Isaiah calls us to seek justice, to encourage the oppressed, to defend the first fatherless, to plead the case of the widow.  He advises us to be a servant to others.  By doing the things God calls us to do we will be led back to God and to God’s ways.  This day may we seek to be in service to God, through loving the least and the lost, the poor and the oppressed.

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As God Loves

Reading: Psalm 146

The psalmist advises us to put our trust in God alone.  God alone is worthy of our praise and adoration.  He alone will the psalmist worship all the days of his or her life.  We are invited to join in with our praise all the days of our lives as well.

The psalmist also warns us about trusting in earthly kings and rulers.  It is pointed out that they cannot save and that they too will one day die and return to the ground.  It is a bit grim but knowing the context of the Psalm helps.  The recent kings were not worshippers of God and led the people astray.  The result has been the very recent destruction of Jerusalem and the temple.  Those of worth were hauled off to exile in Babylon.  Our reality today is that here and all around the world there are good rulers and there are not so good rulers.  There are a few Christian rulers, but in general are the exception.

Perhaps the destruction and exile has something to do with the focus on the hungry, oppressed, imprisoned, blind, orphaned, and widowed.  All who had value were hauled off to exile.  Those left behind certainly needed God’s care and attention.  It was a tough, fend for yourself kind of time.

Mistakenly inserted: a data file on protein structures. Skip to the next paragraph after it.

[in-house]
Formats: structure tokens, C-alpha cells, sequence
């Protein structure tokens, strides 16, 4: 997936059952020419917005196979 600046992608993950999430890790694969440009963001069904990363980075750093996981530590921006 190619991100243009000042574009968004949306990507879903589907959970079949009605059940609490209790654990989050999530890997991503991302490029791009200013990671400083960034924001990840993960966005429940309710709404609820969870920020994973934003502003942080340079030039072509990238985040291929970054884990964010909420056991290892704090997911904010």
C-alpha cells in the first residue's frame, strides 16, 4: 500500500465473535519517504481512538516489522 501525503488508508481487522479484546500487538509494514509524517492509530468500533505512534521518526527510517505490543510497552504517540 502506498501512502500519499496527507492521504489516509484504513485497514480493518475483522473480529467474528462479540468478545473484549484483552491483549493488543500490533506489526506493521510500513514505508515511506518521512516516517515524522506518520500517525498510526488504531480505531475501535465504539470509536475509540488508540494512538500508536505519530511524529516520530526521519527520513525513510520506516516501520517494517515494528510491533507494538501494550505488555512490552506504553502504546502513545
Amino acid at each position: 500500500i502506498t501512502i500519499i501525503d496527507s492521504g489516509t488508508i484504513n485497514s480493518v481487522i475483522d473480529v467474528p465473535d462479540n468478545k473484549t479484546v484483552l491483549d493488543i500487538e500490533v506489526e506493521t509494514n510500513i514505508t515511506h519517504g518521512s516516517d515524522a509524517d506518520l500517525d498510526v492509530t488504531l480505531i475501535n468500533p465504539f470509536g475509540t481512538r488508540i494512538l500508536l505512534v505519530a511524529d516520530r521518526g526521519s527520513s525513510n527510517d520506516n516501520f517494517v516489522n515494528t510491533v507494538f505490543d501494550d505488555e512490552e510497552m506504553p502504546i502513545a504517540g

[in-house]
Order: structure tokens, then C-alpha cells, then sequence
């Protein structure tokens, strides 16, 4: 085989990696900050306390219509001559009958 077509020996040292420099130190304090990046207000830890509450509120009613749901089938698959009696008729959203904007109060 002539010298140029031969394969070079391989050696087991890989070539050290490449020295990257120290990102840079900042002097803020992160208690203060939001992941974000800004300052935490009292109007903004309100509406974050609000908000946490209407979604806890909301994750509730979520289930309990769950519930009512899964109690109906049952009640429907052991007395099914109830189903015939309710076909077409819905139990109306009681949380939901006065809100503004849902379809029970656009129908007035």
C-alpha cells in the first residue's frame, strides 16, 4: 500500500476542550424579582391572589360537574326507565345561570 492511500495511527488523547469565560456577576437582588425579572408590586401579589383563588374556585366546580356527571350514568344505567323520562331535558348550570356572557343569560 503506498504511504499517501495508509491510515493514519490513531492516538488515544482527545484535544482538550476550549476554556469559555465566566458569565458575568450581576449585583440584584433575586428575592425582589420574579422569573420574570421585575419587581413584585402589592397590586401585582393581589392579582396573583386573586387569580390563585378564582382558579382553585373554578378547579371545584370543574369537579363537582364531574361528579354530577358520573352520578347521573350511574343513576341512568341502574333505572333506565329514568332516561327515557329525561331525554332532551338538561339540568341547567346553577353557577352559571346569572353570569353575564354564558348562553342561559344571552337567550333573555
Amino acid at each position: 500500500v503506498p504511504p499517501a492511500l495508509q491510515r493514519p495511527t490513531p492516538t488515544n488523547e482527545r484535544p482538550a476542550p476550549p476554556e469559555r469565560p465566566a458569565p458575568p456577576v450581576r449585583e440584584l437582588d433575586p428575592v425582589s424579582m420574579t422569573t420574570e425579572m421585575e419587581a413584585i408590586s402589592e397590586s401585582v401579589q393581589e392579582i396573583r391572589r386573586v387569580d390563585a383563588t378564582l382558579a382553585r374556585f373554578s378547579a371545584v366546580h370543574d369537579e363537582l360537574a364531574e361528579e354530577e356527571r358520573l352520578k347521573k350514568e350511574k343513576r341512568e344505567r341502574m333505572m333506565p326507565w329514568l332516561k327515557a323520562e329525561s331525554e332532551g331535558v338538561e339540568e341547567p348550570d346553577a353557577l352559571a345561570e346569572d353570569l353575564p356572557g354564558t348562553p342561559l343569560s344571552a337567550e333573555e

Today we have a population in all of our communities who in essence have been left behind or left out.  Our culture of me-first individualism and too busy lives have left many on the margins.  Many think the government or someone else should deal with those who are struggling, but here in the Psalm we are reminded that God really loves those on the edges.  If we truly love the Lord, we too will love those He loves.  In the opportunities He places before us today, may we love all as God loves all.

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Reading: 1 Kings 17: 8-24

As Elijah enters into a relationship with the widow, he realizes right away that she is struggling.  The famine has been long and surely this has worn on her.  She has been in survival mode for some time.  She is down to her last bit of food and is mentally resigned to death.  Life has totally beaten her down.

There are people like the widow in almost every community in which we reside.  Life has been uphill for so long that they can remember nothing but struggle.  They have come to feel like it is just them against the world and no one seems to care.  An added burden for some is the child or children in their care.  Where they will sleep that night or if they will find food that day are their greatest and often only real concern.  Their whole focus is consumed with things we do not even ponder.

The widow’s desperation and surrender are equally present in her words: “as surely as your God lives”.  She must have emphasized the word ‘your’.  In her mind no god would allow her to struggle as she has.  In her heart and soul any and all gods have been pushed far away, pushed out by the anger at life.

There are people today who think just like the widow.  You can see the exhaustion and fear in their eyes.  When life is nothing but a struggle to find the basics of food and shelter, there is no room for hope.

Elijah chooses to engage the widow.  He chooses to step into her life.  He asks her for the one thing she San provide: a little hospitality.  All people have something they can offer.  Often it is just a few minutes of help – sweeping the front patio or helping organize some clothes.  Sometimes it is just a few moments of conversation.  In doing and sharing, people can find worth in themselves.  In giving of themselves they can begin to find hope.